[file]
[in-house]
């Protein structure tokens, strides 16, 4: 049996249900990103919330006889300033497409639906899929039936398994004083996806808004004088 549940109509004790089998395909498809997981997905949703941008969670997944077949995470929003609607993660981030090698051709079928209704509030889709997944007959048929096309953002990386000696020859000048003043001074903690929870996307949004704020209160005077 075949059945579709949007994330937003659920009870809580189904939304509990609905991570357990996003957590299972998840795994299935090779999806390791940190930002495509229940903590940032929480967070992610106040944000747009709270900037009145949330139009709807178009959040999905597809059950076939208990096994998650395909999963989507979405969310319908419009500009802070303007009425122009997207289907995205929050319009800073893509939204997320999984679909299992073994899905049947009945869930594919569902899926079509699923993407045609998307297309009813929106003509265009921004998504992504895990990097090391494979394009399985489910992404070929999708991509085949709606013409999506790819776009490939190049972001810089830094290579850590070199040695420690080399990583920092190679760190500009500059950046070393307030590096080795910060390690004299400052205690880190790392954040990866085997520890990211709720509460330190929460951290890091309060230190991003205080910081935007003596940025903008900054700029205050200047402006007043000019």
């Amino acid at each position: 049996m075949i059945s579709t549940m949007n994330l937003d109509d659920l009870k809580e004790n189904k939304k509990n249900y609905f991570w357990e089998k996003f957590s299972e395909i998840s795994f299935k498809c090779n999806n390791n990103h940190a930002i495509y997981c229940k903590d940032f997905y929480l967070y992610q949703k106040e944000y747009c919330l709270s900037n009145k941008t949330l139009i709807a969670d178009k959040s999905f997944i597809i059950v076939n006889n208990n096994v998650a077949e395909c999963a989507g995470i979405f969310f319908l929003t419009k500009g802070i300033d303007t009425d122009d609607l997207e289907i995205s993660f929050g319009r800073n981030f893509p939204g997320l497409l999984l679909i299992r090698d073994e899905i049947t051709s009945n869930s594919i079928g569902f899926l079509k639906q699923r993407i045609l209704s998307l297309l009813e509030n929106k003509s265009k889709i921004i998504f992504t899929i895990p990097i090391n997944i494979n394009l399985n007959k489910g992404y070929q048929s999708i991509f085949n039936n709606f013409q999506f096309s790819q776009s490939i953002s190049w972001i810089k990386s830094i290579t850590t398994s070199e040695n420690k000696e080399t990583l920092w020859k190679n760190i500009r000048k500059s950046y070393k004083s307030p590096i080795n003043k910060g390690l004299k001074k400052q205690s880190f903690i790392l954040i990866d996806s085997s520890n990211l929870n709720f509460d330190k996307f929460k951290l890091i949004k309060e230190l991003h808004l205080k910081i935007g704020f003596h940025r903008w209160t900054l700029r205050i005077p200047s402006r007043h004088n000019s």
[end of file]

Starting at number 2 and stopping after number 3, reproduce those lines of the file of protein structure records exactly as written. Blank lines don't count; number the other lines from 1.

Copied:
């Protein structure tokens, strides 16, 4: 049996249900990103919330006889300033497409639906899929039936398994004083996806808004004088 549940109509004790089998395909498809997981997905949703941008969670997944077949995470929003609607993660981030090698051709079928209704509030889709997944007959048929096309953002990386000696020859000048003043001074903690929870996307949004704020209160005077 075949059945579709949007994330937003659920009870809580189904939304509990609905991570357990996003957590299972998840795994299935090779999806390791940190930002495509229940903590940032929480967070992610106040944000747009709270900037009145949330139009709807178009959040999905597809059950076939208990096994998650395909999963989507979405969310319908419009500009802070303007009425122009997207289907995205929050319009800073893509939204997320999984679909299992073994899905049947009945869930594919569902899926079509699923993407045609998307297309009813929106003509265009921004998504992504895990990097090391494979394009399985489910992404070929999708991509085949709606013409999506790819776009490939190049972001810089830094290579850590070199040695420690080399990583920092190679760190500009500059950046070393307030590096080795910060390690004299400052205690880190790392954040990866085997520890990211709720509460330190929460951290890091309060230190991003205080910081935007003596940025903008900054700029205050200047402006007043000019």
């Amino acid at each position: 049996m075949i059945s579709t549940m949007n994330l937003d109509d659920l009870k809580e004790n189904k939304k509990n249900y609905f991570w357990e089998k996003f957590s299972e395909i998840s795994f299935k498809c090779n999806n390791n990103h940190a930002i495509y997981c229940k903590d940032f997905y929480l967070y992610q949703k106040e944000y747009c919330l709270s900037n009145k941008t949330l139009i709807a969670d178009k959040s999905f997944i597809i059950v076939n006889n208990n096994v998650a077949e395909c999963a989507g995470i979405f969310f319908l929003t419009k500009g802070i300033d303007t009425d122009d609607l997207e289907i995205s993660f929050g319009r800073n981030f893509p939204g997320l497409l999984l679909i299992r090698d073994e899905i049947t051709s009945n869930s594919i079928g569902f899926l079509k639906q699923r993407i045609l209704s998307l297309l009813e509030n929106k003509s265009k889709i921004i998504f992504t899929i895990p990097i090391n997944i494979n394009l399985n007959k489910g992404y070929q048929s999708i991509f085949n039936n709606f013409q999506f096309s790819q776009s490939i953002s190049w972001i810089k990386s830094i290579t850590t398994s070199e040695n420690k000696e080399t990583l920092w020859k190679n760190i500009r000048k500059s950046y070393k004083s307030p590096i080795n003043k910060g390690l004299k001074k400052q205690s880190f903690i790392l954040i990866d996806s085997s520890n990211l929870n709720f509460d330190k996307f929460k951290l890091i949004k309060e230190l991003h808004l205080k910081i935007g704020f003596h940025r903008w209160t900054l700029r205050i005077p200047s402006r007043h004088n000019s």